6)     Stretch! Strengthening muscles tends to make them shorter so counteract that with stretching so you can maintain muscular balance and full ranges of motion. I recommend stretching the muscles you use in a set right after the set is completed.

7)     On days where you ride moto and lift, ride before you lift. Why? First off you are a motocross rider and the most important workouts happen on your bike. This is the time to feel as fresh as you can and have the highest quality workout as you can. Lifting before would drain some energy stores, cause some central (nervous system) fatigue, cause you to ride with some muscle tension and you would technically be riding with micro damaged muscles. Secondly, motocross is dangerous enough as it is. Reduce some of the risk of riding by riding as fresh and rested as you can be by doing it first. There are also many other physiological things that happen during and after strength training that can be detrimental to riding performance and possibly riding safety. Be smart; get the most out of your riding and limit your risks. Lift after you ride

8)     Plan your recovery from lifting. Strength training is basically tearing down your muscle fibers on purpose. You are causing micro trauma to your muscle fibers and your body responds to this stress by recovering and rebuilding the muscle fibers stronger so that they are better able to handle the repeated stress. If you don't plan the recovery from lifting then you are really only doing half the process. If you keep that up you will actually get into overtraining and becoming weaker. Plan that recovery by creating a schedule that allows your muscles to repair themselves and get stronger.

9)     Feed the need: eat properly! Balanced and wholesome foods will provide the fuel and building blocks necessary to take advantage of your hard efforts in the gym. Working out hard but not eating well is akin to putting a sweet full Ti exhaust on your bike but then filling it with bad gas or using stripped bolts. I am constantly amazed at people who won't put pump gas in their race bikes but will eat junk all the time. Why work so hard and then shortchange yourself with a bad diet? Let all your work pay off in the biggest way by eating well!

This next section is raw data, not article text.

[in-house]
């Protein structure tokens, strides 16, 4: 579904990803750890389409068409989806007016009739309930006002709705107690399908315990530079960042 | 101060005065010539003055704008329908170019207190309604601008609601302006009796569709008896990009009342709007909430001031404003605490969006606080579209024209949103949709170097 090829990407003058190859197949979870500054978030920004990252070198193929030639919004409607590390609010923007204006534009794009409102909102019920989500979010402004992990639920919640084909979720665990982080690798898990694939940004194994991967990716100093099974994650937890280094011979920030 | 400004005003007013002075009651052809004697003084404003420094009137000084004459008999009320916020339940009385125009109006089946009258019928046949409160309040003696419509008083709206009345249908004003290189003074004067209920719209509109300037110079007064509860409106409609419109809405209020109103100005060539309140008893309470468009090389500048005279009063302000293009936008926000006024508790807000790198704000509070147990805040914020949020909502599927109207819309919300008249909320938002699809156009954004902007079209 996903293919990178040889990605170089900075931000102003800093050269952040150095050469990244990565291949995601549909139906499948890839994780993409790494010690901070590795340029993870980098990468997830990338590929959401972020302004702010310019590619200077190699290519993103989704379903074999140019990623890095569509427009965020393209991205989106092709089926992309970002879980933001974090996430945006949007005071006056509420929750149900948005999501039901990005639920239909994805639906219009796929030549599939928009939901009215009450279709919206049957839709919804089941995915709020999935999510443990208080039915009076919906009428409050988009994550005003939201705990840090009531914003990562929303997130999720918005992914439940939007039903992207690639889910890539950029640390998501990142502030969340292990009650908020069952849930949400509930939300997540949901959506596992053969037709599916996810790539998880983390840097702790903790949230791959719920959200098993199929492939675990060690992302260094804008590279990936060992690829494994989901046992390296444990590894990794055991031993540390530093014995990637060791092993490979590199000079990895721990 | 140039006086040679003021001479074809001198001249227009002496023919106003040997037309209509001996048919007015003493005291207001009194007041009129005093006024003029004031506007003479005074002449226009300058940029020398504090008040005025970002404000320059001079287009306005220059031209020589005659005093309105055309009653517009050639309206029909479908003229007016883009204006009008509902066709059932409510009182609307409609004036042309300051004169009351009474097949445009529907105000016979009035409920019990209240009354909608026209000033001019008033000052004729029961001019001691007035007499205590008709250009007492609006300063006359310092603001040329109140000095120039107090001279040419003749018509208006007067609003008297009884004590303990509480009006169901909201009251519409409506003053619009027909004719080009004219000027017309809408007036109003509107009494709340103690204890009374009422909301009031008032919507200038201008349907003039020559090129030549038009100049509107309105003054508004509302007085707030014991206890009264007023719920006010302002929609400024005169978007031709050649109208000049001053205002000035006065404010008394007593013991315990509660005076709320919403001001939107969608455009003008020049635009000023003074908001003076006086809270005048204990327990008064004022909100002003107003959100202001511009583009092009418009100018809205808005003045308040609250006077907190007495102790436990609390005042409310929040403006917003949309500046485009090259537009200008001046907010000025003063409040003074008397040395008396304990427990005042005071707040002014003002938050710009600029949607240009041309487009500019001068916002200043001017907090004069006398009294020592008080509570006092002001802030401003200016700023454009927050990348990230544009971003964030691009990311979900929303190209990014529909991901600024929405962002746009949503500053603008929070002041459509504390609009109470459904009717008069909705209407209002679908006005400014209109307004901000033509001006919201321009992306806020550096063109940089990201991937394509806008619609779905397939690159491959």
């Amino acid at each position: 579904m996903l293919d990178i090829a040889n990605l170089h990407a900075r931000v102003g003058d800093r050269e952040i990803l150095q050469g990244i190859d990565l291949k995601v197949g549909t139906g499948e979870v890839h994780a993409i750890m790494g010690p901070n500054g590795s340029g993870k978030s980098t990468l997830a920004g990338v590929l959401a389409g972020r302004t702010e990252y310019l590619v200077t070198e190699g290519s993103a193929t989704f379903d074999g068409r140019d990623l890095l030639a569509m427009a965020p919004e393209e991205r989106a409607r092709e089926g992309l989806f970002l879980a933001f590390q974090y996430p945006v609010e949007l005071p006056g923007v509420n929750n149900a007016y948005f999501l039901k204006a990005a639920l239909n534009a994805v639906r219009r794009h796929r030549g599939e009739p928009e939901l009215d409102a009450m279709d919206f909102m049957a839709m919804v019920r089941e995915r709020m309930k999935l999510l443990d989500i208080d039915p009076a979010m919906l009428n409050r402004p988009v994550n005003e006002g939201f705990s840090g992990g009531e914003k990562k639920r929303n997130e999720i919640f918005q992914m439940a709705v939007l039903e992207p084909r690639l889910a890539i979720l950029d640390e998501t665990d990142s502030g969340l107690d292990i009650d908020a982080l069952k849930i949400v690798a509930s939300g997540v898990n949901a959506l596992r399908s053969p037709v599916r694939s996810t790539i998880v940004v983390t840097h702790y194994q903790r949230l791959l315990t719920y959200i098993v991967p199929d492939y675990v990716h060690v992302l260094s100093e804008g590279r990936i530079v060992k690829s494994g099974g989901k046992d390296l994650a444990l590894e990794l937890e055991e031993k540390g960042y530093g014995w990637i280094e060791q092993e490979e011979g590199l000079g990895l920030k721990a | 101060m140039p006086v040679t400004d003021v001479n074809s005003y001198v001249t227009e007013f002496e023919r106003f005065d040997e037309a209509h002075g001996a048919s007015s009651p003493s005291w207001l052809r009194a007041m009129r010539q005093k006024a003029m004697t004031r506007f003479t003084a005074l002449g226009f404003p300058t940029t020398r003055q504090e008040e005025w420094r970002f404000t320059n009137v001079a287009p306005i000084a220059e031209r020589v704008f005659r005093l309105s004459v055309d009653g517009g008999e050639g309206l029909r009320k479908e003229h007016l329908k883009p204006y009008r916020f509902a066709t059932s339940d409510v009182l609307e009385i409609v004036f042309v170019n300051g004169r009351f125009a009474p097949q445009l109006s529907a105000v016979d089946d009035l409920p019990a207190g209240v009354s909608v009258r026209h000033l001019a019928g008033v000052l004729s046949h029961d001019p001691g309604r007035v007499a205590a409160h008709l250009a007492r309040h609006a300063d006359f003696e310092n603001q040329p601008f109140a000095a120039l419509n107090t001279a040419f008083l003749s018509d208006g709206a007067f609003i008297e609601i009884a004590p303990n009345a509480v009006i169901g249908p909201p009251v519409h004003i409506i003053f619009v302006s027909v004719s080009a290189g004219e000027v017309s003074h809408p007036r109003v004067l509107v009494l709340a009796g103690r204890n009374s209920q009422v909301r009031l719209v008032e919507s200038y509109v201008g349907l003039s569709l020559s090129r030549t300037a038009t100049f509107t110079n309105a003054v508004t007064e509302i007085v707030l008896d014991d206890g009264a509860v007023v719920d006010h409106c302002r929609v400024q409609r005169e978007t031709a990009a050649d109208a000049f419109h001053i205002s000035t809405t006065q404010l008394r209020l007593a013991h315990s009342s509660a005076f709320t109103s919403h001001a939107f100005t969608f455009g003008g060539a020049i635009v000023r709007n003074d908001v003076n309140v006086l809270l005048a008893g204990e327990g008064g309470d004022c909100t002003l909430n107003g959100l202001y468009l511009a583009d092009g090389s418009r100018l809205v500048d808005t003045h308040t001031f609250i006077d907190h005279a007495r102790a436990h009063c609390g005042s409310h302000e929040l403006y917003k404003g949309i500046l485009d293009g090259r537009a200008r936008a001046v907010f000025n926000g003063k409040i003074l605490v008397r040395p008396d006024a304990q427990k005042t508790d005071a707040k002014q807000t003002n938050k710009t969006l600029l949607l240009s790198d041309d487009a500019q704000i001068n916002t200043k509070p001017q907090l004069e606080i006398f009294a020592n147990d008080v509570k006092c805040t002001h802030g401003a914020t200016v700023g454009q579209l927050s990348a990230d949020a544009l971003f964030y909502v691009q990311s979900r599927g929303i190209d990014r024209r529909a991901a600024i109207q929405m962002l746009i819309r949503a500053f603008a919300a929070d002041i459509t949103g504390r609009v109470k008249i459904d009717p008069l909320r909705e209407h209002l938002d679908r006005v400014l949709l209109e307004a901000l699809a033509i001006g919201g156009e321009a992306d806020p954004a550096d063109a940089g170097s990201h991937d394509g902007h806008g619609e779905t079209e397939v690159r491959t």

10) Periodize your strength training. This is beyond the scope of this article but in general you want to move from high repetition/low load work to low repetition/high load; you then move to explosive movements and finally to a maintenance phase. The strength period proceeds the training period in which that type of strength will be used elsewhere. An example: the explosive phase in the weight room should be completed before using explosive movements in other modes of training.

I hope these ten rules to strength training can help you develop your own strength training program. Strength is one of the three key components to fitness (the other two being cardiovascular fitness and flexibility) and improvements can increase performance, decrease injury and build confidence. Be smart in the gym and make the most effective use of your time and efforts. Working hard is mandatory for continued improvements but working smarter and harder can catapult you to the next level. Be smarter, be more balanced and be faster!

Seiji Ishii is the head coach of coachseiji.com. Coachseiji.com offers both online based fitness coaching as well as personal training services to the aspiring motorsports athlete. Seiji works with elite amateurs like Xtreme Team Green's Hunter Hewitt and PJ Larsen as well as seasoned professionals like Team Solitaire's Ryan Clark. Seiji has worked with every type of racer; from the weekend Vet warrior to former Supercross Champion Heath Voss. For more information go to www.coachseiji.com. Seiji is also president and founder of Pinnacle Elite Fitness, a personal training, performance testing, Pilates and massage therapy center located in Austin, TX. Go to www.pinnnaclefit.com for more information.

CONTRIBUTORS
Andrew Campo